When it came to Mulroney s Social Policies, many people were confused. Although social justice was one of his major campaign building blocks, he had never been consistent on the issue. In 1994, the Tories found themselves embroiled in a dispute over what they said or didn t say about social spending. It seemed that the P.M and his finance minister were in conflict about how much money was going where. Mulroney repudiated statements made by Wilson in a taped interview with the Canadian Press. Wilson said that the Conservatives had purposely hidden their intentions to redirect social spending because they were afraid the liberals would use it to their advantage. Mulroney then said, Nothing could be farther from the truth. For weeks and months later, Mulroney never made it clear his policy on social spending; stating that nothing will change or he was open to dialogue. The Tories were now starting to lose points in the polls due to the lack of trust the people had in their leader.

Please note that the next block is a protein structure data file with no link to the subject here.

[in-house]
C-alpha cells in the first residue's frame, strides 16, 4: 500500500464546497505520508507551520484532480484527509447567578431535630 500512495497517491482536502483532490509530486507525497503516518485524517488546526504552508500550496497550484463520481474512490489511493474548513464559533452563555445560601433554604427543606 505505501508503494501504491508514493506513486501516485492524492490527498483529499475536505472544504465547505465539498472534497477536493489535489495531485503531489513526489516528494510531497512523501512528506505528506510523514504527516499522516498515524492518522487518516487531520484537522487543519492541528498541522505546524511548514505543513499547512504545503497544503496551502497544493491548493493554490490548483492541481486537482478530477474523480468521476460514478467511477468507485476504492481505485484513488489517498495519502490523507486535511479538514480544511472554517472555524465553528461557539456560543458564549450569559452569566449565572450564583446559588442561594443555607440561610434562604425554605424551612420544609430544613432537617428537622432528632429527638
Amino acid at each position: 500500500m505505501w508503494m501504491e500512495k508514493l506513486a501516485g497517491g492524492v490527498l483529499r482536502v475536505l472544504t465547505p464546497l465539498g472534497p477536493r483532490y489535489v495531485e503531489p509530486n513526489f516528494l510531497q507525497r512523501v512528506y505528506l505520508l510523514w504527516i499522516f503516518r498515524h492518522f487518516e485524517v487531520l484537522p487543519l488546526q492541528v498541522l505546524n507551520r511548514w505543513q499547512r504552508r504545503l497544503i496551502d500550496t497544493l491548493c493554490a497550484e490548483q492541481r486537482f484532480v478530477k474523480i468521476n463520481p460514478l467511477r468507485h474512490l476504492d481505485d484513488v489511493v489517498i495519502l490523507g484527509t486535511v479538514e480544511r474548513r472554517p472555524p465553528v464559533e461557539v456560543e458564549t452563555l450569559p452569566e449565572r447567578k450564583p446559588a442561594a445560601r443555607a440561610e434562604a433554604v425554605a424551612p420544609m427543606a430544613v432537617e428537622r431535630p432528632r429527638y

Throughout most of his years in office debating endlessly the pros and cons of a distinct society for Quebec. The longer this went the more unpopular the Prime Minister became, especially in Western Canada. In most elections in modern times, the Conservatives have done quite poorly in Quebec. It s hard to form a government without strong support from Quebec. Because Mulroney was from Quebec, he gained instant support from Quebeckers even though he was from Irish ancestry. The fact that a he was a leader of French descent and he didn t bother English Canadians helped him win the PC party win the election. Free Trade ended up hurting Mulroney more than it did help him because it benefited Quebec more than any other province and this bothered Western Canada. Mulroney also encouraged support for the Meech Lake Accord. Every province but Quebec signed it and Mulroney promised that he would get Quebec to sign the constitution. With the growing hatred of Quebec looming through out the country, combined with the P.M s greatest concern being with this province, it again helped the Tories plunge in public support. The Tories ended up granting Quebec distinct society status and Quebec signed the constitution. The other leaders approved this distinct society because they wanted Quebec to sign the constitution. This was big reason why the Conservative Party did so well in the 1988 election.